separable fat, 36.9% separable lean and 8.j% bone. It should be noted that only
the U.S.D.A. No. 1 carcasses contained more lean than fat. Percent of bone var-
ied less than percent of fat and lean but did decline with increased fat as may
be seen by comparing the No. 1 and 2 carcass means with the No. 3 and 4 means.

The No. 1, 2, 3 and 4 grade carcasses had 57.0, 53.5, 50.1 and 45.6 percent
four lean cuts (ham, loin, picnic and butt), respectively. However, these
values are somewhat high since the percentages were based on carcass weights
taken after the jowls had been removed.

SUMMARY

Wide differences between U.S.D.A. pork carcass grades No. 1, 2, 3 and L:
were found in percent separable fat, lean, bone and four lean cuts. Many car-
casses being produced today contain more separable fat than lean but on the
other hand many carcasses excel in meatiness. This study confirms: 1. Excep-
tionally meaty pork carcasses can be and are being produced. 2. Many over fin-
ished, less meaty, less profitable carcasses are being produced. 3. The im-
provement of pork carcass meatiness is possible (by virtue of the existence of
meatier carcasses) and the higher percentages of separable fat in a majority of
the carcasses, suggest that continued improvement in meatiness is in order.

LITERATURE CITED

United States Department of Agriculture. 195j. Official United States Stand-
ards for Grades of Barrow and Gilt Carcasses. Consumer and Marketing Service,
Livestock Division, Washington, D. C.

United States Department of Agriculture. 1968. Official United States Stand-
ards for Grades of Barrow and Gilt Carcasses. Consumer and Marketing Service,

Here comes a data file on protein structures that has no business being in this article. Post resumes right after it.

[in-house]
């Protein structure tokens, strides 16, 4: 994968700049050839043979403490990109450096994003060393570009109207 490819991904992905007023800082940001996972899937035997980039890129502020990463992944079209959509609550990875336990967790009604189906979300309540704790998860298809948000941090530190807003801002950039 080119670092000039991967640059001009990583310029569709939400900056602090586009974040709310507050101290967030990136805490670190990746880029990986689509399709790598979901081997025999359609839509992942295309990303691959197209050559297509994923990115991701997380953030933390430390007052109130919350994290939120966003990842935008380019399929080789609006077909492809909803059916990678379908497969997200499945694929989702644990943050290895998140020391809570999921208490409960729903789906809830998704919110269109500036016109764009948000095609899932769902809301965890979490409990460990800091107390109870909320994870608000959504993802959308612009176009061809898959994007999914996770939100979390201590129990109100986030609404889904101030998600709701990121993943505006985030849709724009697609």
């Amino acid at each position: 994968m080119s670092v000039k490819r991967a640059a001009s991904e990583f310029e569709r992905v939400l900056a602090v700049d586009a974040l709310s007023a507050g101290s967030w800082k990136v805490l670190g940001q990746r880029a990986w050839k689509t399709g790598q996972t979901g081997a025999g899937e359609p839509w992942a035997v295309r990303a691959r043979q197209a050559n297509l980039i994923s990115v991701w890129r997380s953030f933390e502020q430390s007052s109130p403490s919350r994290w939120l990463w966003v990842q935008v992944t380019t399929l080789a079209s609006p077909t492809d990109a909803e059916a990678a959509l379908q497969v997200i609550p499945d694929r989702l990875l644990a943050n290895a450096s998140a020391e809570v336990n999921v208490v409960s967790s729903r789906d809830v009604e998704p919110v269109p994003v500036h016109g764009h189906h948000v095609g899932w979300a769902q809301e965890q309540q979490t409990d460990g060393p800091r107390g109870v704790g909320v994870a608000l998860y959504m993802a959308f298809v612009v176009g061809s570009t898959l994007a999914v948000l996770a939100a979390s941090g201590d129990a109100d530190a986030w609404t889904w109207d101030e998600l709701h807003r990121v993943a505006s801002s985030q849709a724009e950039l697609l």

Livestock Division, Washington, D, C.










2 -


edge of the first rib to the anterior edge of the aitch (pelvis) bone. Backfat
thickness was obtained by an average of three measurements: opposite the first
rib, last rib and the last lumbar vertebra. Muscling scores were determined sub-
jectively by a five member panel with 2 designating average very thick; 5, aver-
age thick; 3, average moderately thick; 11, average slightly thin; 14, average
thin and 17, average very thin. Loin eye area was taken from the area of the
L. dorsi exposed by cutting midway between the O0th and Ilth ribs and perpen-
dicularly to the back bone.

Both sides of each carcass were cut and trimmed according to standard pro-
cedures with the exception that jowls were removed to provide more uniform car-
casses. Weights of the trimmed Sour lean cuts were taken and then all cuts and
trim of each carcass separated into fat, lean and bone. Skin, glands and con-
nective tissue were included with the fat.

RESULTS AND DISCUSSION

Data obtained in this study are presented in Table 1. The U.S.D.A. No. 1
carcasses contained 38.2% separable fat, 50.9% separable lean and 10.9% bone.
The No. 2 carcasses had 45.5% fat, 43.3% lean and 11.2% bone. The No. 3 carcass-